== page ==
role in figure–ground modulation335
‘God’s Eye View’1047–8
good continuation principle58, 61–2, 63, 213–14, 297, 366–7, 632
in 3-D371–2
contour extrapolation239–41
and contour geometry370
demonstration in infants697–8
development in infants696
(p. 1085)
shading analysis372–3, 374
and sound events602
Gothic style876
adjustment to object size683–4
double-pointing model of683
and illusions of size674–7
and visual form agnosia684
and Weber’s law681–3
grey-level patterns, kinetic transparency428
grey levels, sensitivity to152–3
ground properties, role in figure-ground assignment265–6
ground regions, holes as284–5
Ground-Up Constant Signal Method101–3
grouping cells356
Haldane prior1016
hand, anisotropy of625
haptic perception621–2
of curvature622–6
and design863
emergent features104
of length627–8
of line drawings630–1
of shape626–7
of spatial patterns631–2
of spatial relations632–4
of volume628–9
of weight629–30
hard boundaries, and classical model of features935
Hebbian learning, and sensory substitution663
hemispatial neglect738, 741
perceptual grouping without attention745–7
Hess effect825–6
hierarchical letters130
hierarchical organization969–71, 981–2, 1038–9, 1040
background review922
human figures case study929–30, 931
opposing approaches972–4
And-Or-Tree framework922–4
scene case study926–29
structure learning by parameter estimation in AOT924–6
tiling method919–920
unresolved problems971–2
hierarchical structure129, 129–32, 143
development of perception of135–8
global versus holistic properties141–3
levels of structure and holistic properties138
microgenesis of perception132–4
primacy of holistic properties139–41
simplest stimulus organizations1030–1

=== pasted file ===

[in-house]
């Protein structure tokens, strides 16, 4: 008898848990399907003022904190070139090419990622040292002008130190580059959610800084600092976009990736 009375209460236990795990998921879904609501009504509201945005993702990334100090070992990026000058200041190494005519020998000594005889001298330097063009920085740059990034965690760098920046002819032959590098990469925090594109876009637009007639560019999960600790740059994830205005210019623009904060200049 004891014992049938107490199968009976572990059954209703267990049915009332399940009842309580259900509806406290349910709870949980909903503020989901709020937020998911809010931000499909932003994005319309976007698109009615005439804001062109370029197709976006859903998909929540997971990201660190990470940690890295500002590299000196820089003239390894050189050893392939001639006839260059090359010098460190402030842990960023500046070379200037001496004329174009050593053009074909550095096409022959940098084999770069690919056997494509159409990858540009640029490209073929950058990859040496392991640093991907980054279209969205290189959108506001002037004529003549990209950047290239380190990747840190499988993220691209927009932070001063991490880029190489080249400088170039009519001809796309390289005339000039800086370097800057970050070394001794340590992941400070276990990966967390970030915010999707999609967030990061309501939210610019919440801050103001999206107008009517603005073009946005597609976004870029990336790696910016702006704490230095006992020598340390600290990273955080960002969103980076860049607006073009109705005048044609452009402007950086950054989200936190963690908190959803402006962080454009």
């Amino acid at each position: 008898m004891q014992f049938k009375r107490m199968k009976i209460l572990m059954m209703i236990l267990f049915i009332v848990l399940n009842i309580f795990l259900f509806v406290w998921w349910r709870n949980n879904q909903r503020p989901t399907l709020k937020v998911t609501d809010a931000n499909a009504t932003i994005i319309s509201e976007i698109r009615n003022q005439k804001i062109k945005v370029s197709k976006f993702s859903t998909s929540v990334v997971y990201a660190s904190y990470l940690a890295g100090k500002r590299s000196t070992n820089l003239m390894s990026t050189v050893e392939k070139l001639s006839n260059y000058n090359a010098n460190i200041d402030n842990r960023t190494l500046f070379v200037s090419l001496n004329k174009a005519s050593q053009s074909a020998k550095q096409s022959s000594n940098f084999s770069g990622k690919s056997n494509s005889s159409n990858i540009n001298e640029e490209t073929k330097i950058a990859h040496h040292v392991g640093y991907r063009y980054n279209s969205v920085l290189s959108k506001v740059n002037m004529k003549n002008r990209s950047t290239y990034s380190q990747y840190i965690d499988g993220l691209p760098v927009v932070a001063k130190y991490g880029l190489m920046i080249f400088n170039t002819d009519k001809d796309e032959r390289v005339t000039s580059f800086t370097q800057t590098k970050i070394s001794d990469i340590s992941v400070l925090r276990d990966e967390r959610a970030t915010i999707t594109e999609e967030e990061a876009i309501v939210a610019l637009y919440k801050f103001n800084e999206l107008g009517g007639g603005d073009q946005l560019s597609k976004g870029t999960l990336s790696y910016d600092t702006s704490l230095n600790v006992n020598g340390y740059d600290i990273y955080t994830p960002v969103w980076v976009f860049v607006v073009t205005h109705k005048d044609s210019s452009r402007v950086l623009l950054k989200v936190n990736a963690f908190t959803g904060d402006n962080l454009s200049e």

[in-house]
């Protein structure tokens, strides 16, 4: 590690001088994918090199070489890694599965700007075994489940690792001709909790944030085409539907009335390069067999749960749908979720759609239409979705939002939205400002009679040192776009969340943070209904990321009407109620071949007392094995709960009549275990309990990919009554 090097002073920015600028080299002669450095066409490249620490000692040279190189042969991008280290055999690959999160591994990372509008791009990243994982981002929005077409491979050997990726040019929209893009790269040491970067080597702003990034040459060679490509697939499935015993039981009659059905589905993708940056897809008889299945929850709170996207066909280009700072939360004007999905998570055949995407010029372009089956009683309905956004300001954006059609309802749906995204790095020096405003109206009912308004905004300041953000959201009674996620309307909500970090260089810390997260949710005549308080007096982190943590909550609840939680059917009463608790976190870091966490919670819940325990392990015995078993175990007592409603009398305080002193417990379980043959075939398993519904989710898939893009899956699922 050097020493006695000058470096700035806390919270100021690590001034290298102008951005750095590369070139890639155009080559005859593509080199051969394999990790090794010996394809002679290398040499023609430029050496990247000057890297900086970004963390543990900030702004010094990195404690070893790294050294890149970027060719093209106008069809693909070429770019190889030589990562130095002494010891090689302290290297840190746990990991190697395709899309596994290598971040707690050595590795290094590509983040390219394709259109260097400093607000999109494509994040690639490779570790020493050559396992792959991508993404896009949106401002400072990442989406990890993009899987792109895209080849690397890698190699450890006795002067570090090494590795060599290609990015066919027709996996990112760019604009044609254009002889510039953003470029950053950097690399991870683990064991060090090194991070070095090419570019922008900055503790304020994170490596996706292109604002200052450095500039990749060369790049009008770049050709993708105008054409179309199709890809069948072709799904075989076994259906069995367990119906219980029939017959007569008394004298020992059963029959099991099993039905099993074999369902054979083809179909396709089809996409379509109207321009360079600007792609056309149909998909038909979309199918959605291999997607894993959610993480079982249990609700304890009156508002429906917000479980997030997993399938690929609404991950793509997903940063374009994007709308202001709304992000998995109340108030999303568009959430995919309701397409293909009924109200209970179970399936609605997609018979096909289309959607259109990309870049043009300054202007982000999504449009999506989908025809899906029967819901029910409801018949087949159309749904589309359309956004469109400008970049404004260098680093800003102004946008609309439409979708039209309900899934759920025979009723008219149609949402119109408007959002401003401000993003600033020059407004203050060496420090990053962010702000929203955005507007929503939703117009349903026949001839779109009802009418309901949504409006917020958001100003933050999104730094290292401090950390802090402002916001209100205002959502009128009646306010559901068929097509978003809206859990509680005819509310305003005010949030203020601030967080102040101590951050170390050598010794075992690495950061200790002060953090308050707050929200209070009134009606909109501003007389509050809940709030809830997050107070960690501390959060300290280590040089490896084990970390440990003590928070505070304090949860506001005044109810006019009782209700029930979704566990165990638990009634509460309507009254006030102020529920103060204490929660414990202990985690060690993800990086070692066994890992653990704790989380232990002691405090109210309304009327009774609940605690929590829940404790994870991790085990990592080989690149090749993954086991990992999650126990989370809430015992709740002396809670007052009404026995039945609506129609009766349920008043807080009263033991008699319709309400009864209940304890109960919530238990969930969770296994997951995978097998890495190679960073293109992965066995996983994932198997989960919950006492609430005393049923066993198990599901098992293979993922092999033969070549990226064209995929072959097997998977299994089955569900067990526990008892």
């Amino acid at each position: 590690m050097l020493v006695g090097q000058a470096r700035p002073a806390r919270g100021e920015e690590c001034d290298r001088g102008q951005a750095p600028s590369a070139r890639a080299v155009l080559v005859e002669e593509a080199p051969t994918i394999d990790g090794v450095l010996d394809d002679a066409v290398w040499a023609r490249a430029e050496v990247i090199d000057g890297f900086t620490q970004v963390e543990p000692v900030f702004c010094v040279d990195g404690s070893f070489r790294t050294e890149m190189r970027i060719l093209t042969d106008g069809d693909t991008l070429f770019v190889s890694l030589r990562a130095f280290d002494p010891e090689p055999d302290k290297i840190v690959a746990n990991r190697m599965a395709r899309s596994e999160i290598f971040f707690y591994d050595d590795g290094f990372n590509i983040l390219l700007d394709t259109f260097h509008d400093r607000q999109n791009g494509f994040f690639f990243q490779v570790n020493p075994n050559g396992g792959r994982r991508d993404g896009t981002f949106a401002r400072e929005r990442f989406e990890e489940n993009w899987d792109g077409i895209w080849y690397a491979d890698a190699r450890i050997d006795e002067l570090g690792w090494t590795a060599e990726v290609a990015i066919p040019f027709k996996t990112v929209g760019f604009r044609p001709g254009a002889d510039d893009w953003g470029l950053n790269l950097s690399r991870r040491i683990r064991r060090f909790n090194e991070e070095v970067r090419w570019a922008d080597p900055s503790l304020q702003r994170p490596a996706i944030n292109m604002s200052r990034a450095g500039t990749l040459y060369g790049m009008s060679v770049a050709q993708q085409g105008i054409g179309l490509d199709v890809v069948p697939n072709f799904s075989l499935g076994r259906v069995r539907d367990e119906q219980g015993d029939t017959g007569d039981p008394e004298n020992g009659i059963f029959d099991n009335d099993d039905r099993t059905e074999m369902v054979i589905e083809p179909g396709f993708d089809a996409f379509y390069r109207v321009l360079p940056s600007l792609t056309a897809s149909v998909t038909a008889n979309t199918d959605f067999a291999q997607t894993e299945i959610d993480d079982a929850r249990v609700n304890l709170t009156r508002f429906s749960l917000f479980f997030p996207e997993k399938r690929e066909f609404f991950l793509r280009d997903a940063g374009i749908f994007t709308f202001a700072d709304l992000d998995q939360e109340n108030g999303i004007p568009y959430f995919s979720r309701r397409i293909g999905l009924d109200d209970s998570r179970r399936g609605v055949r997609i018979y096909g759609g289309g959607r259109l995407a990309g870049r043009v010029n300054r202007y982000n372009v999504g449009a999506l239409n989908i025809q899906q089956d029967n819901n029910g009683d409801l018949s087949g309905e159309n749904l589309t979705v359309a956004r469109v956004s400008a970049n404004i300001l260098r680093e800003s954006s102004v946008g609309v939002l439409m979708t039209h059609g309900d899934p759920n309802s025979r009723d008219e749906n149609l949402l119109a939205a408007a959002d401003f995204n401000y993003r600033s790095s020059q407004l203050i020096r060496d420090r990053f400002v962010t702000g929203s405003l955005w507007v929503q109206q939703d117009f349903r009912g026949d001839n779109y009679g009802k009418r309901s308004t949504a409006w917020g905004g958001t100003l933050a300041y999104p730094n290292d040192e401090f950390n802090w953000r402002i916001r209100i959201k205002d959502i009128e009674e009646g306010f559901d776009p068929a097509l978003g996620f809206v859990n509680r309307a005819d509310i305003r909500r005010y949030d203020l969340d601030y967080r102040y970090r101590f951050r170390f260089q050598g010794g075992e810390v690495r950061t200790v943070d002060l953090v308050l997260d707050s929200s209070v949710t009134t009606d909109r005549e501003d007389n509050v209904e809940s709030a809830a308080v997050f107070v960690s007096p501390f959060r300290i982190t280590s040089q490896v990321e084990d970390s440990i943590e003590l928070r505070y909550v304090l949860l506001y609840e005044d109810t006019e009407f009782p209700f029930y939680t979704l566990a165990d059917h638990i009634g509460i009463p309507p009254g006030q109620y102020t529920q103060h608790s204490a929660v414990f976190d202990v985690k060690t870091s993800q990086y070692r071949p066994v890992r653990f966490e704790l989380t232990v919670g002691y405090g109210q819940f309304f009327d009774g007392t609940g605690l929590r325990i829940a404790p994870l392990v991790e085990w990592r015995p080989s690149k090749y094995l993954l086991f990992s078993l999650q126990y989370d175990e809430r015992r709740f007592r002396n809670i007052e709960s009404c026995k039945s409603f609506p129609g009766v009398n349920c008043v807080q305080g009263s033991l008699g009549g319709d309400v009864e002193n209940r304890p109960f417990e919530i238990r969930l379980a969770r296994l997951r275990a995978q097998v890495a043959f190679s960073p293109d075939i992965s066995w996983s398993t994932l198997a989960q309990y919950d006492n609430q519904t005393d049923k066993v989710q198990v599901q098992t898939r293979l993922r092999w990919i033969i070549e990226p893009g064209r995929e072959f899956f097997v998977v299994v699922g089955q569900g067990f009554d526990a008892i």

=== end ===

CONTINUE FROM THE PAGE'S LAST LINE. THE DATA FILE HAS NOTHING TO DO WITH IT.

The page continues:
hierarchy, in design871
role in motion parsing546
transformational apparent motion perception544
holes281, 291–2
and attention290
and convexity coding289–290
as ground regions284–5
memory of287–8
perception of, influencing factors285–6
perception of underlying surfaces286–7
topology282, 283–4
and visual search288
holism, intrinsic975–7
holistic dominance143
holistic processing, face perception763–5, 768–9
holistic properties
versus global properties141–3
primacy of139–41
holographic approach to symmetry115–17, 118
holographic bootstrap approach to symmetry121, 122
hue naming46
human body, hierarchical organization920, 929–30, 931
hybrid image templates (HITs)929
hypercolumn model of object representation964
hyper-emergent features104
hypothesis space, Bayesian inference1012
identity hypothesis of completions310
identity impositionsee orientation stability
ifenprodil, effect on figure–ground modulation335–7, 336
illumination, grouping by401, 402–5, 402
illumination edges394–6, 397
illumination field467
illusory contours222, 295, 302–3, 812
effect of TMS224–5
influence of region-based geometry249–50
and stereokinetic effect527–8, 529
and unconscious processing809–11
illusory flash657
illusory line motion542, 543
illusory volumes303, 304
image-based models of perception921
image processing, models of texture segmentation172–3
inattention paradigm744–5
incongruence effects980
incremental grouping974
incremental rigidity scheme532–3
individual differences in global–local paradigms714
in autism726–8
construct validity723–5
future research areas728–9
in schizophrenia725–6
underlying principles717–23
induced grouping71
(p. 1086) infant research
accounts of development of perceptual organization692–3
on amodal completion301–2
demonstrations of organizational phenomena693–6
eye movement studies693
flexibility of grouping principles706–8
on modal completion310
perceptual grouping, relations among the principles703–6
perceptual grouping via classical organizational principles696–700
perceptual grouping via modern organizational principles700–3
Bayes’ rule1009–10
information-integration theory629